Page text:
Physicians Office Resource Volume 12 Issue 6 - Page 35

• Glucose monitoring ; Hemoglobin A1C
• Hematology
• Infectious diseases ( such as Influenza and Rapid Strep )
• Pregnancy and fertility
• Tumor / cancer markers
• Urinalysis testing
• Other Chemistries ( Magnesium , Lactate , Micro-albumin , Creatinine )
• D-dimer for thromboembolism
Challenges inherent in managing point of care testing : In the core lab , errors occur most frequently in the pre- and post-analytic phases , however , POCT errors occur primarily in the analytic phase of testing . This is related to a lack of understanding or training of non-laboratory staff who are involved in POCT . In addition , there are possible test limitations and misuse in a particular environment . This often raises concern over the reliability of test results .
More than ever , the laboratory must be proactive in monitoring all aspects of POCT , if quality care is to be maintained . These actions include :
• All Point of Care ( POC ) testing personnel must be properly trained , and have their competency periodically assessed , even if all their testing is waived
• All instruments involved should be used in accordance with manufacturer ’ s requirements with quality control , calibration , and maintenance records monitored ;
• Test results must be verified as to accuracy and ( if previously patient tested ) consistent with a patient ’ s history
• Reagent storage and handling must be monitored
• Utilization of split sampling and proficiency testing is recommended for monitoring quality .
Managing POCT : the Laboratory Liaison Mindful that POC testing may be performed by non-laboratory staff , laboratories often have a staff tech responsible for monitoring this testing , acting as both a liaison , as well as a technical resource for the POC testing staff .
This is an important responsibility , as feedback from the field to the laboratory is needed to identify potential communication problems , complaints , and the needs of both patients and staff .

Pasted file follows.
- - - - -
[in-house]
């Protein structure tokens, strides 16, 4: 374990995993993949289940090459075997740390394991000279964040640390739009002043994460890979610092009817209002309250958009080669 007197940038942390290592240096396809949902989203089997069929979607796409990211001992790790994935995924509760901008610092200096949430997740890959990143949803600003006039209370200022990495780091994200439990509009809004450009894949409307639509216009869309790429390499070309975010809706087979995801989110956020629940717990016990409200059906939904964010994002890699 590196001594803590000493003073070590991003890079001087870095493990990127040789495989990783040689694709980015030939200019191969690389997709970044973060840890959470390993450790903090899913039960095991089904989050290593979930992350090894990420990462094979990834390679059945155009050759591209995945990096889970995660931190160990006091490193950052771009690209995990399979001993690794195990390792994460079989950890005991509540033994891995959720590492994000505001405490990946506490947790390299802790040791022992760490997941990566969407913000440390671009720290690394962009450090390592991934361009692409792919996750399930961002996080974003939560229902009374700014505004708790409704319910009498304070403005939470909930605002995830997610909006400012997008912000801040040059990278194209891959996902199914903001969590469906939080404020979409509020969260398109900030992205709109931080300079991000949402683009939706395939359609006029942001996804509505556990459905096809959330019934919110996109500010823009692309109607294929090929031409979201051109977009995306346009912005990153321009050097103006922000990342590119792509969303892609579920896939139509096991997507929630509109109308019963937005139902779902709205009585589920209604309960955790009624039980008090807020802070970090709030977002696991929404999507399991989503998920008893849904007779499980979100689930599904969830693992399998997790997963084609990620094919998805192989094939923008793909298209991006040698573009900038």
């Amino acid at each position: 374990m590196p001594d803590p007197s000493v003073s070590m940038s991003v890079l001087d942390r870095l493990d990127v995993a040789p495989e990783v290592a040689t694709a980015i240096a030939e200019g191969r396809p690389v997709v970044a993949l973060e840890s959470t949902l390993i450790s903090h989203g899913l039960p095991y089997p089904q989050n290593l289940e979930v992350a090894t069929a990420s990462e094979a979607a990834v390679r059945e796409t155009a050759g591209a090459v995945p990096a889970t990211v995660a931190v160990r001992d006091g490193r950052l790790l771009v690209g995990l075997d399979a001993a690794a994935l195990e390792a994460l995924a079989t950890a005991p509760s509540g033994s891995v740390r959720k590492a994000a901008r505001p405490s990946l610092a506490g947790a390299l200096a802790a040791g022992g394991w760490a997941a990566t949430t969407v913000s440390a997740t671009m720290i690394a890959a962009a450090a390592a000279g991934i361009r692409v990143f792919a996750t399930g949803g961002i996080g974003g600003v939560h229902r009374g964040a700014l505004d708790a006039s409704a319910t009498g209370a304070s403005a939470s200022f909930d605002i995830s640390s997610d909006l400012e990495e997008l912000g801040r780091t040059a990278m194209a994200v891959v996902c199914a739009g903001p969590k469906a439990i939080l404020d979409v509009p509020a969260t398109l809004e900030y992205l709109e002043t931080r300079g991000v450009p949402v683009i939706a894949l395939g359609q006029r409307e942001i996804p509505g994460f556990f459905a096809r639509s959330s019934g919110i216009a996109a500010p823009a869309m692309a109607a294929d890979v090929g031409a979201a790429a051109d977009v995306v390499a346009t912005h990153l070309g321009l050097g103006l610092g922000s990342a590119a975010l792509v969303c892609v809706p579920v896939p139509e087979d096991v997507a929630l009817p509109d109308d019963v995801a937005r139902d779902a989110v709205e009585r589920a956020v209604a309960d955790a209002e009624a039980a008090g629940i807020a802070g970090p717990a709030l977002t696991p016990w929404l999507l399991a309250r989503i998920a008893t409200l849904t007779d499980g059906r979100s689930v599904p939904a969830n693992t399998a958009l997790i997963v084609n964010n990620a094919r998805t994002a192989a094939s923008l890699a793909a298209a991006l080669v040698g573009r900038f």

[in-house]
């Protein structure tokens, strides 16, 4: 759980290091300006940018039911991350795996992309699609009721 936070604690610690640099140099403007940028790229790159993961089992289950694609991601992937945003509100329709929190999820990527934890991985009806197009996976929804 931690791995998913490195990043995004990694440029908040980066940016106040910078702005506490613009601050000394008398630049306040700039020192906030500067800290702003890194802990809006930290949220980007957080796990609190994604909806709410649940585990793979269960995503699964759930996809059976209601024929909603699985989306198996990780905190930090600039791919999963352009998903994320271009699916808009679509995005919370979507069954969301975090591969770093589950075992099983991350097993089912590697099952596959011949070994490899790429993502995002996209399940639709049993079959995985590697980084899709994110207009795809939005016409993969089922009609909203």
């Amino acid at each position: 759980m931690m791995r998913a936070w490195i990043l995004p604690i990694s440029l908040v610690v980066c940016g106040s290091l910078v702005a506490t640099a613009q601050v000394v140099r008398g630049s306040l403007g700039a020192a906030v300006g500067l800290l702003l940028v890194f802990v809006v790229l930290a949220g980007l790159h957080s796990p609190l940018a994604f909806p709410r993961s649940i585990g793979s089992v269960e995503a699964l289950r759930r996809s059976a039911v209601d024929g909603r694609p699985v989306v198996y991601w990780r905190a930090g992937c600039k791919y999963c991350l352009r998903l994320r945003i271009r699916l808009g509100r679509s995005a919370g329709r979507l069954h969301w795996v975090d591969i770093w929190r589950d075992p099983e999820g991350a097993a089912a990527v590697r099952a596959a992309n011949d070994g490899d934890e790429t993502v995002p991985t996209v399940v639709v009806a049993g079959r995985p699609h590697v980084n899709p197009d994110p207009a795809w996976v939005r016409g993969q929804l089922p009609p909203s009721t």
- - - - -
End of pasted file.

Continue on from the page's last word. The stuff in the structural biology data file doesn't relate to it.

The bottom line is that there should be no difference in the quality of patient care provided by the laboratory , whether performed within the confines of the laboratory itself , or anywhere else . Ultimate responsibility lies with the laboratory administration and staff .
An alternative model : POCT Management Teams Interdisciplinary POC management teams that include the laboratory , physicians , and nurses are considered as the most effective way to ensure the best oversight . This model increases the probability of inter-departmental cooperation and buyin by non-lab staff of all the procedures required to assure quality POCT . They would be responsible for :
• Determining the test menu
• Selecting methodologies
• Establishing policies and procedures
• Confirming proper training and competency assessment
• Overseeing regulatory compliance
• Documenting corrective action where necessary
• Providing advisory assistance to the

“ The Bottom line , there should be no difference in the quality of patient care , whether performed within the confines of the lab , or anywhere else . Ultimate responsibility lies with the lab administration and staff .”

Ralph Taylor , CEO , Sysmex America , Inc .
users of POC technologies
However , regulatory standards hold the Laboratory Director ultimately responsible for managing and supervising POCT
Compliance strategies in the digital age : The Use of Data Management Systems Technology has now enabled us to monitor all aspects of POCT remotely , from test requests to test results ; from QC to maintenance records to documentation of competency to operate instruments . When possible , use digitalized monitoring to ensure quality work . Here is a sampling of the capabilities of remote monitoring :
Training & Competency Assessments
• Documentation of the initial training , as required by CLIA and Accreditation organizations , prior to POC testing , followed by documented competency assessments at specific intervals .